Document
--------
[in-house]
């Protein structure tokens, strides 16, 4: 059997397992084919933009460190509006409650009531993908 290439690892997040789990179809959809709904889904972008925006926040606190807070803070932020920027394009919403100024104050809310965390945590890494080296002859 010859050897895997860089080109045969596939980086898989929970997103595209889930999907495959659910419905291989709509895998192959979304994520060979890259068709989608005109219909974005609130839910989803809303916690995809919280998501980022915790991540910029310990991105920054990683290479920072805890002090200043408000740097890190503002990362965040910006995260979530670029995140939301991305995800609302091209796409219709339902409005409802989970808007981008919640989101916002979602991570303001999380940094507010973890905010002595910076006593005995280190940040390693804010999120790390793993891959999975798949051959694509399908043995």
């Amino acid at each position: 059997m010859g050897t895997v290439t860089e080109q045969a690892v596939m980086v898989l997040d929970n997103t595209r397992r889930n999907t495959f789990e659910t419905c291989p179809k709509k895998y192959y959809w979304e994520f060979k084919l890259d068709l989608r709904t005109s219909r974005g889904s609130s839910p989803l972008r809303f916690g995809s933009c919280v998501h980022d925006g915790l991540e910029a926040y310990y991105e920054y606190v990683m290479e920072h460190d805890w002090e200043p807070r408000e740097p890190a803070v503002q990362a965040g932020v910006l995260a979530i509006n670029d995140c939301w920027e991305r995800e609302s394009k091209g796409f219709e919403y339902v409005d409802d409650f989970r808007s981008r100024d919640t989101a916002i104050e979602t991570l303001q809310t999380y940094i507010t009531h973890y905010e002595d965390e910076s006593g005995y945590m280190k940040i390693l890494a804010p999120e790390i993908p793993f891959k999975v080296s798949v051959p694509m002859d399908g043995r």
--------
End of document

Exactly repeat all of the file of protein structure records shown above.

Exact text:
[in-house]
């Protein structure tokens, strides 16, 4: 059997397992084919933009460190509006409650009531993908 290439690892997040789990179809959809709904889904972008925006926040606190807070803070932020920027394009919403100024104050809310965390945590890494080296002859 010859050897895997860089080109045969596939980086898989929970997103595209889930999907495959659910419905291989709509895998192959979304994520060979890259068709989608005109219909974005609130839910989803809303916690995809919280998501980022915790991540910029310990991105920054990683290479920072805890002090200043408000740097890190503002990362965040910006995260979530670029995140939301991305995800609302091209796409219709339902409005409802989970808007981008919640989101916002979602991570303001999380940094507010973890905010002595910076006593005995280190940040390693804010999120790390793993891959999975798949051959694509399908043995």
């Amino acid at each position: 059997m010859g050897t895997v290439t860089e080109q045969a690892v596939m980086v898989l997040d929970n997103t595209r397992r889930n999907t495959f789990e659910t419905c291989p179809k709509k895998y192959y959809w979304e994520f060979k084919l890259d068709l989608r709904t005109s219909r974005g889904s609130s839910p989803l972008r809303f916690g995809s933009c919280v998501h980022d925006g915790l991540e910029a926040y310990y991105e920054y606190v990683m290479e920072h460190d805890w002090e200043p807070r408000e740097p890190a803070v503002q990362a965040g932020v910006l995260a979530i509006n670029d995140c939301w920027e991305r995800e609302s394009k091209g796409f219709e919403y339902v409005d409802d409650f989970r808007s981008r100024d919640t989101a916002i104050e979602t991570l303001q809310t999380y940094i507010t009531h973890y905010e002595d965390e910076s006593g005995y945590m280190k940040i390693l890494a804010p999120e790390i993908p793993f891959k999975v080296s798949v051959p694509m002859d399908g043995r």